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News + Press

Seven Counties and Centerstone Visit White House

June 20th, 2016

On June 7, 2016 Seven Counties and Centerstone staff visited the While House to attend an invitation only event.  The second in a four-part series entitled “Making Health Care Better” focused on mental health and coincided with the National Council for Behavioral Health’s Hill Day.  The upcoming third session will focus on addiction.

The discussion began with remarks from US Surgeon General Dr. Vivek Murthy who opened by saying that “perhaps our most important resource is compassion as it allows us to stop judging and start helping.” He cited a need to improve emotional well-being not just mental health as practiced in a school program measuring anxiety and sleep scores.  Dr. Murthy shared his personal story of learning his uncle had committed suicide.

President Obama’s Director for Domestic Policy, Cecilia Munoz who chairs the President’s Parity Task Force, moderated the first panel on “Policy Changes to Improve Understanding of, Access to and Coverage of Mental Health Services.”  Each panelist described his/her role in improving the mental health of Americans. Highlights included:

  • Kana Enomoto, Acting Director of the Substance Abuse and Mental Health Services Administration discussed her agency’s priority of reducing time to treatment for those enduring their first experience with psychosis.
  • Shelli Avenevoli, Acting Director of the National Institute of Mental Health, cited promising research on the use of Ketamine to treat depression.
  • Jim Macrae, Administrator for the Health Resources and Services Administration, announced an increase in National Health Service Corps loan forgiveness slots of $7 million. About a third of these slots are currently utilized for behavioral health professionals. Seven Counties is currently working with the health service corps to help us qualify for programs which promote recruitment and retention of behavioral health professionals in underserved communities.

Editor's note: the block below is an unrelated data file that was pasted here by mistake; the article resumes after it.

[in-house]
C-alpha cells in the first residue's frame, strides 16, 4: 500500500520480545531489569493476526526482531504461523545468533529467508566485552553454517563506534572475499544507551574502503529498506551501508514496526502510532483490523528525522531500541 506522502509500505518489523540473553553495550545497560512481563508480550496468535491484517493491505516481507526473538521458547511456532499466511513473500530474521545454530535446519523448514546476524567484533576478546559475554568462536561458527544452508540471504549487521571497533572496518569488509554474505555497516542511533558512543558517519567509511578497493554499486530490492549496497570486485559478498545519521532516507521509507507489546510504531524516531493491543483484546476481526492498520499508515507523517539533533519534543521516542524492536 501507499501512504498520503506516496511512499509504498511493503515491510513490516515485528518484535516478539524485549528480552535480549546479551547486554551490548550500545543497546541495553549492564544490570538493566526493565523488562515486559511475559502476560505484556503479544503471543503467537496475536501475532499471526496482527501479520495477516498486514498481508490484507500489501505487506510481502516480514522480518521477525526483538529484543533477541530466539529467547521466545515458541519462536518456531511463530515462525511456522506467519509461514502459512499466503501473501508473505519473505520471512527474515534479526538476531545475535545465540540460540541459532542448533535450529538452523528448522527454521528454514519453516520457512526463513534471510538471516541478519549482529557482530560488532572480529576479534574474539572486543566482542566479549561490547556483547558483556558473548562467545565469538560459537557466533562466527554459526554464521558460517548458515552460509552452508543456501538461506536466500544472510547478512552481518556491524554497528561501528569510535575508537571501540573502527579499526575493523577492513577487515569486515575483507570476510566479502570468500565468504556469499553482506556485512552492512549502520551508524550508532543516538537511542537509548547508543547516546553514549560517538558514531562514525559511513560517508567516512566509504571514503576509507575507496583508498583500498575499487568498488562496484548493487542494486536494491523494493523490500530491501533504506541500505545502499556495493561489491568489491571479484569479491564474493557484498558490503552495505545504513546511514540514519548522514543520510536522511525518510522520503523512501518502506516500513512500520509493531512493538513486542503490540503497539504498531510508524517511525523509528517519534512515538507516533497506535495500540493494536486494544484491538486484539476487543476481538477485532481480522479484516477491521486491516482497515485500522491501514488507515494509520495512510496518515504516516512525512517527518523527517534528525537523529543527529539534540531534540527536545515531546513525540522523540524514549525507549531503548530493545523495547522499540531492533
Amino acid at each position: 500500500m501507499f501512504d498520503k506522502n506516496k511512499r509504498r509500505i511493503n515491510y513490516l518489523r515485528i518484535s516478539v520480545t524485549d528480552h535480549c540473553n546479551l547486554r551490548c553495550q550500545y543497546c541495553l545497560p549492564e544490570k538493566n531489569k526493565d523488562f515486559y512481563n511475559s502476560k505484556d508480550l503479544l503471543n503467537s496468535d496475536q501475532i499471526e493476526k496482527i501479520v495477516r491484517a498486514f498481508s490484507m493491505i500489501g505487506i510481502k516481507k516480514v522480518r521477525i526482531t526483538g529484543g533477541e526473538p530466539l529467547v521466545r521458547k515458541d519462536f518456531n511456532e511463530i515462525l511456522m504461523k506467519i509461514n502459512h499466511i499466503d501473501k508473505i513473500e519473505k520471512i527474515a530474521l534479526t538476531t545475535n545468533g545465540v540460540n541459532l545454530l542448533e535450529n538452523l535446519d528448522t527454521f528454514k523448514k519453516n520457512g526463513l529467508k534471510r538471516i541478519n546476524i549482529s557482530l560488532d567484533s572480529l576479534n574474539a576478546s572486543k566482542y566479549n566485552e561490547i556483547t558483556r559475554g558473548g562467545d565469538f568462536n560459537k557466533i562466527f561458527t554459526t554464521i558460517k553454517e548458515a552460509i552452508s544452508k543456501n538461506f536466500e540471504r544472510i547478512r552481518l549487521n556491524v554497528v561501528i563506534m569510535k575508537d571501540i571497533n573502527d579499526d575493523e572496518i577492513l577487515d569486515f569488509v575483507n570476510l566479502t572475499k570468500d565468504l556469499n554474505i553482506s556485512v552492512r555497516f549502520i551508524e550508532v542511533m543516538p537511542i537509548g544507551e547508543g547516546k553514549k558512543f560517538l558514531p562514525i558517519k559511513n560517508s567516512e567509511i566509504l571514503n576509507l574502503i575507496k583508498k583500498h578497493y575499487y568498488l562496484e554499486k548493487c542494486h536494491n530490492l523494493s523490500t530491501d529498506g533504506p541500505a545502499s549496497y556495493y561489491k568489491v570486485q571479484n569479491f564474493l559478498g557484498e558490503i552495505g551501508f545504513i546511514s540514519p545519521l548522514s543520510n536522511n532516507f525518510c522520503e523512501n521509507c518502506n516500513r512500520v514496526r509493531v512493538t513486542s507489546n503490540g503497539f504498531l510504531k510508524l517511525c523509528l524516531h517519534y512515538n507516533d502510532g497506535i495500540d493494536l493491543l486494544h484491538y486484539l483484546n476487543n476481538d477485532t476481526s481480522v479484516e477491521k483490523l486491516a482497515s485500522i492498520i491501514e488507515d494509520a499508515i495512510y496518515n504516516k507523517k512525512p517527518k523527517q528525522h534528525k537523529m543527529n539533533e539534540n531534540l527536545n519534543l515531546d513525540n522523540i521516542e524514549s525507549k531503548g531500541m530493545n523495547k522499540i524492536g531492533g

The second panel, “Deepening the Conversation on Mental Health” was facilitated by Keita Franklin, Director of the Department of Defense Suicide Prevention Office. This captivating panel engaged the audience with compelling real life stories that both illustrated the critical need for mental health reform and discussed current legislation that is making a difference.

  • Senator Gordon Smith’s son Garrett Lee Smith committed suicide. As a result the Senator was inspired to sponsor suicide prevention legislation carrying his son’s name.  Senator Smith challenged the federal government to collect data from insurance companies that would allow for parity to become a reality in practice.
  • Jeff Fraley, Executive Producer of tv and brother of a sibling with a serious mental illness, offered his online content free to providers for use in care, community education or outreach.  His website offers more than one hundred “stories of the mind”, short documentaries of six to eight minutes.
  • Sidney Hankerson of Columbia is a practicing psychiatrist in a community health center who spoke of his work training African American clergy in Harlem on mental health first aid.

The final panel, “Improving the Delivery of Mental Health Services and Prevention Locally and Nationally” was facilitated by Carole Johnson, member of President Obama’s Domestic Policy Council.  The National Council’s CEO Linda Rosenberg served on this panel and discussed the National Council’s role in shaping policy to help improve the mental health service delivery system in America.  Barbara Ricci, Managing Director of Deutsche Bank in New York, spoke of her initiative to develop a tool kit for business leaders to bring mental health awareness to the workplace.  She has recruited 15 CEOs who pledge to pioneer this effort in their national companies.

By far the most compelling illustration of the need for more and improved behavioral health services was Bob Filbin, Chief Data Scientist for Crisis Text Line. The Crisis Text Line is a free 24/7 support line for those in crisis.  Since August 2013 the organization has answered over 18 million texts from teens and young adults.  The call center is monitored by trained crisis volunteers and professional supervisors.  Crisis Text Line is achieving 8 rescues a day of active suicide attempts in addition to 50,000 interventions a month.

And finally, we heard Secretary Robert McDonald of the US Department of Veterans Affairs.  His closing remarks highlighted the contributions the VA has made to medical science including three Nobel Prize winners, the first electronic health record in a major medical system, the “aspirin a day” prevention remedy for heart attacks, nicotine patches, the first liver transplant and most recently, a predictive model for suicide.  Earlier in the session, Deputy Secretary David Shulkin noted that the VA is the largest integrated delivery system in the country achieving the highest national behavioral health treatment rates of 28% for all patients in care.

The only complaint from those who attended was that we wished there was more time to ask questions and to hear from the panelists; they were fantastic!  We applaud President Obama for creating the Making Health Care Better Series.

Mary Ruiz, CEO Centerstone of Florida
Gwen Cooper, VP External Affairs Seven Counties Services